The Fed Effect

If you watched or listened to the financial news media over the last week or two, which normally we encourage you NOT to do, undoubtedly you heard almost non-stop commentary and predictions about last week's Federal Open Market Committee statement. It is hard to remember a time when so much attention was being directed at one word, in this case 'patient', and whether that word would be removed from from the FOMC policy update. The consensus among the media seemed to be that the word would likely be removed, which would mean 'interest rates' would start going up sooner rather than later, which would cause trouble in both the stock and bond markets. Well, the word was taken out, and the stock and bond markets advanced significantly in the two days following the statement.

Since this type of media attention is likely to get louder in the months ahead, let's take a look at how Fed rate hikes have affected the U.S. stock market in the past. Below is a chart that goes back 50 years, and shows an orange line representing the S&P 500 index of primarily large U.S. stocks, and a blue line representing the U.S. Federal Funds target rate, which is set by the FOMC. The yellow highlighted areas show periods of time since the early 1990's when the Fed Funds rate was being ratcheted upwards. You can see that during periods in recent history when the Fed Funds rate was rising, the stock market actually turned in very strong performances.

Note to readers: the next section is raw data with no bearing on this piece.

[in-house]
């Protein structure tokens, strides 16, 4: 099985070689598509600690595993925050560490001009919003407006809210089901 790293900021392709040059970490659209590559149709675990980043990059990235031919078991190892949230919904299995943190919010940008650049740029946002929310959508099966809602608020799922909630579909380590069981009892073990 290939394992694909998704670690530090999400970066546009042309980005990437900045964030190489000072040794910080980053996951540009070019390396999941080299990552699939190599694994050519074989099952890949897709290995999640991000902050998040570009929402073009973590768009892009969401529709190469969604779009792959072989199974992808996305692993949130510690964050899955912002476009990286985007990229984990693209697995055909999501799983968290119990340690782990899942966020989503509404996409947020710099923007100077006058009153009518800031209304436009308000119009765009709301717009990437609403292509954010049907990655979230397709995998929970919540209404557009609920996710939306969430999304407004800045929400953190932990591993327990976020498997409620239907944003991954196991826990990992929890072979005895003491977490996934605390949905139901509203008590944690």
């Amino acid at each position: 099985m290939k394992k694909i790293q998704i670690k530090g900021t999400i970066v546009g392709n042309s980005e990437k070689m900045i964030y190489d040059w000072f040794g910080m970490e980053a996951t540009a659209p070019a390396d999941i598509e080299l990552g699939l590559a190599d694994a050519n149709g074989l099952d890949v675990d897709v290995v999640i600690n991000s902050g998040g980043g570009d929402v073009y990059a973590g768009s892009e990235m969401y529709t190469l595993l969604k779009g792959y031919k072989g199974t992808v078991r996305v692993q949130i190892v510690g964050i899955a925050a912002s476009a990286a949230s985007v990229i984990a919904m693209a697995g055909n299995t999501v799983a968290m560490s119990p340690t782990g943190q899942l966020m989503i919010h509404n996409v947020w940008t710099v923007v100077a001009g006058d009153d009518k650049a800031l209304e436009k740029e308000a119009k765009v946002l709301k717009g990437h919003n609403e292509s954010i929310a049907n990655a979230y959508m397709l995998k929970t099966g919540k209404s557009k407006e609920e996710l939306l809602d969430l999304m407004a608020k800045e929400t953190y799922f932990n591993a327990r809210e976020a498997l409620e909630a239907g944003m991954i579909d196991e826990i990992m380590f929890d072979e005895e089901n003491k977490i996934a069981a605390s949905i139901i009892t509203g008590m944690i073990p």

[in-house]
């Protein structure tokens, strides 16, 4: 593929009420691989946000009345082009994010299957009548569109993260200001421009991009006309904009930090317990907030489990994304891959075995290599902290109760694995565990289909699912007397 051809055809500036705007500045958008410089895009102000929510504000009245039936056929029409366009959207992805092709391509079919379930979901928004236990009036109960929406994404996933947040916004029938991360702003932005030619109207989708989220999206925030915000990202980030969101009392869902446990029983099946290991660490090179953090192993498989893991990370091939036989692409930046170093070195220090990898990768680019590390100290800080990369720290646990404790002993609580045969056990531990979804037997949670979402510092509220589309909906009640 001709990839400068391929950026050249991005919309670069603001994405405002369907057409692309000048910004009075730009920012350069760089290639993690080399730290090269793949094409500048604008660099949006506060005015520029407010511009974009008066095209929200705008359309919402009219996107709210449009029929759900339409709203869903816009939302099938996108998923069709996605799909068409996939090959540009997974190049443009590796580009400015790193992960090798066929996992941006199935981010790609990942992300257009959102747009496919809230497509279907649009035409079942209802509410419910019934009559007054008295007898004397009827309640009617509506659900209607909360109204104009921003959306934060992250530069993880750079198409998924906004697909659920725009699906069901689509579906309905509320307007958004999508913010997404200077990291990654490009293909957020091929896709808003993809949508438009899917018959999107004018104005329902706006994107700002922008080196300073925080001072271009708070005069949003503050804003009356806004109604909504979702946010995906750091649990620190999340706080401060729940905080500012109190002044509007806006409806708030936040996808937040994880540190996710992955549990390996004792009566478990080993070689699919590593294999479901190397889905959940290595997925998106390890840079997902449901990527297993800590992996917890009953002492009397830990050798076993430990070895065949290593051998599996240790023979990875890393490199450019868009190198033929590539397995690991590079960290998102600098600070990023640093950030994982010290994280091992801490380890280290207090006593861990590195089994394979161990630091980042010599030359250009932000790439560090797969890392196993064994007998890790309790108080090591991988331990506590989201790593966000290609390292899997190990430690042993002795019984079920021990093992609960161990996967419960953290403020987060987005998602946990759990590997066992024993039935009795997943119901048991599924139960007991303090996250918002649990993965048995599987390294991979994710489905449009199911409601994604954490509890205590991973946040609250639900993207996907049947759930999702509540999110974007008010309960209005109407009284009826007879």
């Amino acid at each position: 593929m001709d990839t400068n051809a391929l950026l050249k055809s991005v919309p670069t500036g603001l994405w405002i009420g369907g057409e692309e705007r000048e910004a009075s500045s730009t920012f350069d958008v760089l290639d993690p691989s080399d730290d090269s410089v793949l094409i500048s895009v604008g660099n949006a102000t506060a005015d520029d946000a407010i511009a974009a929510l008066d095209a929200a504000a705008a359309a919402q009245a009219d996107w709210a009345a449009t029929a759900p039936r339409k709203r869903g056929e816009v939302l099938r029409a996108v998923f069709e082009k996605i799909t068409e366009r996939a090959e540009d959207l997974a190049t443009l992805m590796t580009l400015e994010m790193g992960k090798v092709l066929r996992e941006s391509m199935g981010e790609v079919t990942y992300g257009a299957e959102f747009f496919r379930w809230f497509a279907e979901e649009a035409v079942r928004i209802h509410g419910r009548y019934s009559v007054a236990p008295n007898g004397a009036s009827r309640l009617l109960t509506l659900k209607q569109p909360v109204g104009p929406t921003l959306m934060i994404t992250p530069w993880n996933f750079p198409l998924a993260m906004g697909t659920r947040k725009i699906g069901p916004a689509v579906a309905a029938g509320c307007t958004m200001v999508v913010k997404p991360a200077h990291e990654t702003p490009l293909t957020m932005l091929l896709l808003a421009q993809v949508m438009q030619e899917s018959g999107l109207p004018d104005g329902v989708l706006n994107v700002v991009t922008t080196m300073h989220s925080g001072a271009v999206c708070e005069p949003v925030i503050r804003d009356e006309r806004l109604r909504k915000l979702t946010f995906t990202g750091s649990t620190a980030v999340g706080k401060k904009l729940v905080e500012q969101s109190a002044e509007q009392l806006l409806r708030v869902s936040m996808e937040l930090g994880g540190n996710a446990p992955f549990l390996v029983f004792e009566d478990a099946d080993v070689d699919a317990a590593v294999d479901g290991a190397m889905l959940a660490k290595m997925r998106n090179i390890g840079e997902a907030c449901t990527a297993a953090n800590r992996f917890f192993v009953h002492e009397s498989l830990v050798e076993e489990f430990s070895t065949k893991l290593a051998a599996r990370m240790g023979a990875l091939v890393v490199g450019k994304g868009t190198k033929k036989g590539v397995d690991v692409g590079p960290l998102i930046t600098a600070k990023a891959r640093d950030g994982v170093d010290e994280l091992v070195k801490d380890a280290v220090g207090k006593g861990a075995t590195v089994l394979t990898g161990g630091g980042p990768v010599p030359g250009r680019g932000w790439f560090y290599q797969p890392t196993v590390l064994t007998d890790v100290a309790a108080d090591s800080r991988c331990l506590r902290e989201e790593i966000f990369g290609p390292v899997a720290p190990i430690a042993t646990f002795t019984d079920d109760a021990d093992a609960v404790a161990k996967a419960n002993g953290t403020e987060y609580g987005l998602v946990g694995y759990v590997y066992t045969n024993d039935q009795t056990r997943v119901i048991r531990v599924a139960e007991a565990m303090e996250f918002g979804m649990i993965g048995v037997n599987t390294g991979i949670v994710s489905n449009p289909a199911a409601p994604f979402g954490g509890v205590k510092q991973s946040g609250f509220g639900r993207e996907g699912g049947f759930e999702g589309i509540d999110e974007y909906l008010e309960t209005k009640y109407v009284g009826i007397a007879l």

Remember that financial media are compensated to produce interesting programming, not necessarily to produce relevant or actionable information or ideas to the typical or prudent investor. Yes, the Fed Funds rate is likely to start creeping back up sooner rather than later, but that does not mean that all other interest rates will immediately start screaming upwards, and it certainly does not mean that the U.S. stock market is doomed for an immediate decline. The uptick in rates will have effects that will trickle through the economy and through stock and bond markets, but those effects will need to be monitored and measured and appropriate portfolio allocation changes made only as events unfold.

Hopefully this information will help keep things in perspective as the media frenzy builds toward the first rate hike. 

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